The New Zealand construction sector has faced substantial cost pressure in recent times, particularly since the outbreak of COVID-19. In February 2022, the NZ Infrastructure Commission, Te Waihanga, reported that the construction industry was experiencing rapid cost inflation not seen since the Global Financial Crisis. Increasingly, we are seeing clients facing significant cost uncertainty.
In this context, it is timely that on 4 August 2022 the Commerce Commission has released its 'Residential building supplies market study' draft report into competition for residential building supplies in New Zealand (the Report). This article provides a brief overview of the scope of the Commerce Commission’s investigations and the key findings of the Report.
Scope of the Report
Following a year-long study, the Report considers factors that may affect competition for the supply or acquisition of key building supplies and sets out the Commission’s preliminary findings that competition for residential building supplies can be improved within the industry and provides recommendations to achieve this.
The Commission’s market study focuses on the factors affecting competition for the major components of residential buildings: the foundation, flooring, roof, walls (structural and non-structural, interior and exterior) and insulation. Products falling within this category include concrete, steel and sheet metal roofing, timber and steel framing, weatherboard and other forms of cladding, window/door framing and glazing, glass wool, polyester and polystyrene insulation and plasterboard.
The study looked into the following aspects of the building supply industry:
- the industry structure;
- the nature of competition within the building supply market; and
- barriers to the entry or expansion of new building supplies, including green or prefabricated products.
The Report found that “competition for the supply and acquisition of key building supplies is not working as well as it could if it was easier for building products to be introduced and for competing suppliers to expand their businesses”.
The Report identified aspects within the industry that can be improved, including:
- Conditions for entry and expansion of products into the market are limiting competition. This was found to impact competition for the supply and acquisition of building supplies as well as the expansion of new products (including green and prefabricated products). The Report identifies two key factors inhibiting entry and expansion:
- The regulatory system incentivises industry participants (architects, engineers, builders and building consent authorities) to favour established products. Tried and tested products were preferred because they are more likely to receive consent than newer products thereby avoiding potential delays and additional expense.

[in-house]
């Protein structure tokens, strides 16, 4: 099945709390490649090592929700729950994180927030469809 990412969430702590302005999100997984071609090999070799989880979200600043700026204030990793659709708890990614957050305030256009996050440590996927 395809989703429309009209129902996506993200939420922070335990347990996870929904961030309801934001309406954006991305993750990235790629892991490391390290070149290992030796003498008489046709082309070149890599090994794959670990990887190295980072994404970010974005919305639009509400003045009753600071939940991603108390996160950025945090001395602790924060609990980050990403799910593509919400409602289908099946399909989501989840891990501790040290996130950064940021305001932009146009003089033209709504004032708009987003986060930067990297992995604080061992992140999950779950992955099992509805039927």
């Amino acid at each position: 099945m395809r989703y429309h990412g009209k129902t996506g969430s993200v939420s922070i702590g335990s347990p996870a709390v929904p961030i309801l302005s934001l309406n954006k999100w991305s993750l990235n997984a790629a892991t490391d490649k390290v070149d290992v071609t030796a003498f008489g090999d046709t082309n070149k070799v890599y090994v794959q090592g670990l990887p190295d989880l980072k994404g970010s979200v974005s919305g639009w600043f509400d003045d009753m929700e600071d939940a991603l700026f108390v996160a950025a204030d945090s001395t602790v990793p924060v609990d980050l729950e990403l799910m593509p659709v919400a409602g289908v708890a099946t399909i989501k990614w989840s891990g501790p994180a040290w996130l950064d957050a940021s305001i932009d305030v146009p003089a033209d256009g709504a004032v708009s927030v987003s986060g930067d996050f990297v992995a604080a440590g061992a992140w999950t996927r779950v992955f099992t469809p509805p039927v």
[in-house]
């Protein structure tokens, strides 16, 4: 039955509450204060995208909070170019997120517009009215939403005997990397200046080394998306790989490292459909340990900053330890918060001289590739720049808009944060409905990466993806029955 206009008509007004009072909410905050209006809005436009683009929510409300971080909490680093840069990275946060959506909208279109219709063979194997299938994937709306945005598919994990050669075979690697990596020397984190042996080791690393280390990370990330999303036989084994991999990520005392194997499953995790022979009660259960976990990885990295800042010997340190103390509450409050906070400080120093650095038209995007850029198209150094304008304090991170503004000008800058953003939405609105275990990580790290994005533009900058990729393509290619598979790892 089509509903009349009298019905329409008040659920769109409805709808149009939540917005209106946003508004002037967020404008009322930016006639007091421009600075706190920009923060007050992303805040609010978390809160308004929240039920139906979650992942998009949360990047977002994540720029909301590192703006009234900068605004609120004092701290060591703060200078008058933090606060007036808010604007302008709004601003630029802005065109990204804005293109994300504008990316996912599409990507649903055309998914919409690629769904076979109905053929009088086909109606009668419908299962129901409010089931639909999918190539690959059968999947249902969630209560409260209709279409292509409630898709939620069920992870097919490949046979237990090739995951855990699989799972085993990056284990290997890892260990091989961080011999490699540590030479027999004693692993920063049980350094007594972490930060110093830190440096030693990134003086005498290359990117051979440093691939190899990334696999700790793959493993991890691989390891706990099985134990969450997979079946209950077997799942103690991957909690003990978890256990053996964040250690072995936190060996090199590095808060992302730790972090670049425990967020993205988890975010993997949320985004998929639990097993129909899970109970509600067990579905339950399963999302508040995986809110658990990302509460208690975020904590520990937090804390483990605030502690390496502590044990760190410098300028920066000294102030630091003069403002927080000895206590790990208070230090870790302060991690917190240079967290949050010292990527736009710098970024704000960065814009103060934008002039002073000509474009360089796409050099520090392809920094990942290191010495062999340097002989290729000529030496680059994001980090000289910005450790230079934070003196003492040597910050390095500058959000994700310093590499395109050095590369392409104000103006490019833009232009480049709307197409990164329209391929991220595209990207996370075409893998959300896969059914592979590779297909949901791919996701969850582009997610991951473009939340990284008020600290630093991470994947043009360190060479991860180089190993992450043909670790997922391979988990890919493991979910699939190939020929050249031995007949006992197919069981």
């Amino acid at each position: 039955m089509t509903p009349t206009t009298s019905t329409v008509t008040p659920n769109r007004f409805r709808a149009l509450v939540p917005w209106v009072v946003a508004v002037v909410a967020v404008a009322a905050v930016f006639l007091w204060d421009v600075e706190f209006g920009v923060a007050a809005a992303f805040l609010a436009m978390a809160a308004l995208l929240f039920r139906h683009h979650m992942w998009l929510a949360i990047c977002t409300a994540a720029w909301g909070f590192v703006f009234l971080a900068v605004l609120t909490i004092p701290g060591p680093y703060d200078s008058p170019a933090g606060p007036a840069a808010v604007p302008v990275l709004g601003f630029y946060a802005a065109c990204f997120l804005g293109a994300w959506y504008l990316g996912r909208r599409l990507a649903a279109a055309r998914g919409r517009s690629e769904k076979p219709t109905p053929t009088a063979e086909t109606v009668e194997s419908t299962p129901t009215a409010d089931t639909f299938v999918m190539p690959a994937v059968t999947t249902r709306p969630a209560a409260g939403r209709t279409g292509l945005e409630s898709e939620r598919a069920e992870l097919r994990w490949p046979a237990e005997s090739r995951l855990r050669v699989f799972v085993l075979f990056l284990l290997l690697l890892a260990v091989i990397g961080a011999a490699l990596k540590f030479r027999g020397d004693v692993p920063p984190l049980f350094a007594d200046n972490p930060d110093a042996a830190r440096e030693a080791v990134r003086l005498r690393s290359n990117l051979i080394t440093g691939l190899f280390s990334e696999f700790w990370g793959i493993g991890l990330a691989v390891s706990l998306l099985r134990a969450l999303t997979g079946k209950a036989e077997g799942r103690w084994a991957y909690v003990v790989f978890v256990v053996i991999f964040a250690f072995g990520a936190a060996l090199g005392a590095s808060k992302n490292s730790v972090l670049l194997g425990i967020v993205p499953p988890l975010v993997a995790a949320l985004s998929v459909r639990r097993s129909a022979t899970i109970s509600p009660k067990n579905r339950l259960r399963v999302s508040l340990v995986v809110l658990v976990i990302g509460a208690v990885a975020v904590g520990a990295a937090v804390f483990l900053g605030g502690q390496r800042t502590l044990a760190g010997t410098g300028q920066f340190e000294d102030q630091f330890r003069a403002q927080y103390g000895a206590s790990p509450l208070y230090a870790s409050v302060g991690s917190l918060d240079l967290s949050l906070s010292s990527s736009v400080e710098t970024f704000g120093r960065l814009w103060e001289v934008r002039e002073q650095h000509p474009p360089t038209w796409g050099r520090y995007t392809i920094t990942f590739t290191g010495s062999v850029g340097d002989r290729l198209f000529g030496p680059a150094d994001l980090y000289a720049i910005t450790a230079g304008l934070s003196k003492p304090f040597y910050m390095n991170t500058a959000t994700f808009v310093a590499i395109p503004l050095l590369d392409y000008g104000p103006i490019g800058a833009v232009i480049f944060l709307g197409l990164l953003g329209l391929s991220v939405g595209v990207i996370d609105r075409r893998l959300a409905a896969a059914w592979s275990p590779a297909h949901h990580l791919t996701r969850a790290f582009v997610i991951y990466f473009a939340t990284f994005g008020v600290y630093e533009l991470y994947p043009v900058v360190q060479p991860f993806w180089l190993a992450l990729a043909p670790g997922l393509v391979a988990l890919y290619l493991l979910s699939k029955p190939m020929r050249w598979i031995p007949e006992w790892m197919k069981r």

- Rebate structures incentivise supply merchants to stock larger quantities of products from a single supplier. This disincentivises merchants from purchasing products from smaller, competing suppliers. This was primarily found to impact the market for plasterboard; and
- Scale, particularly the need to invest in large scale manufacturing plant and equipment, acts as a barrier for new businesses to enter into the offsite manufacturing market. This is exacerbated by New Zealand’s relatively small market size and the lack of a foreseeable demand pipeline.
The Report identified a range of responses and recommendations which aim to improve competition within the building supply industry. These include:
Enhance the regulatory system
Making changes to the regulatory system to promote competition by incentivising participants to use competing, or adopt new, products. Key aspects of this recommendation include:
- establishing additional compliance pathways for a broader range of key building supplies. For example, developing more Acceptable Solutions and Verification Methods would enable international bodies to certify products as compliant with the New Zealand Building Code;
- engaging with Māori to reflect Māori perspectives and aspirations in the building regulatory system;
- exploring ways to remove impediments to product substitution and variations (e.g. by reducing specification by brand); and
- investigating whether the barriers to certification and appraisal can be reduced.
Support sound decision-making
The market should be provided with consistent and centralised information to enable the adoption of alternative products. This could be achieved through establishing a national key building products register and/or a Building Consent Authority centre of excellence to facilitate a better co-ordinated approach to the consenting and approval processes.
Address strategic business conduct
The third recommendation is to address business practices within the industry, including supplier–merchant rebate structures, and the use of restrictive land covenants and exclusive lease arrangements which benefit major merchants and may prevent potential rivals from opening competing stores.
It is anticipated that the Commerce Commission will publish its final report on or before 6 December 2022.
If you have any questions in relation to the Report or would like to discuss any of the above matters further, please contact one of our experts.
This article was co-authored by Ben Stewart (Solicitor) and Oscar Read (Intern) in our Construction and Infrastructure team.
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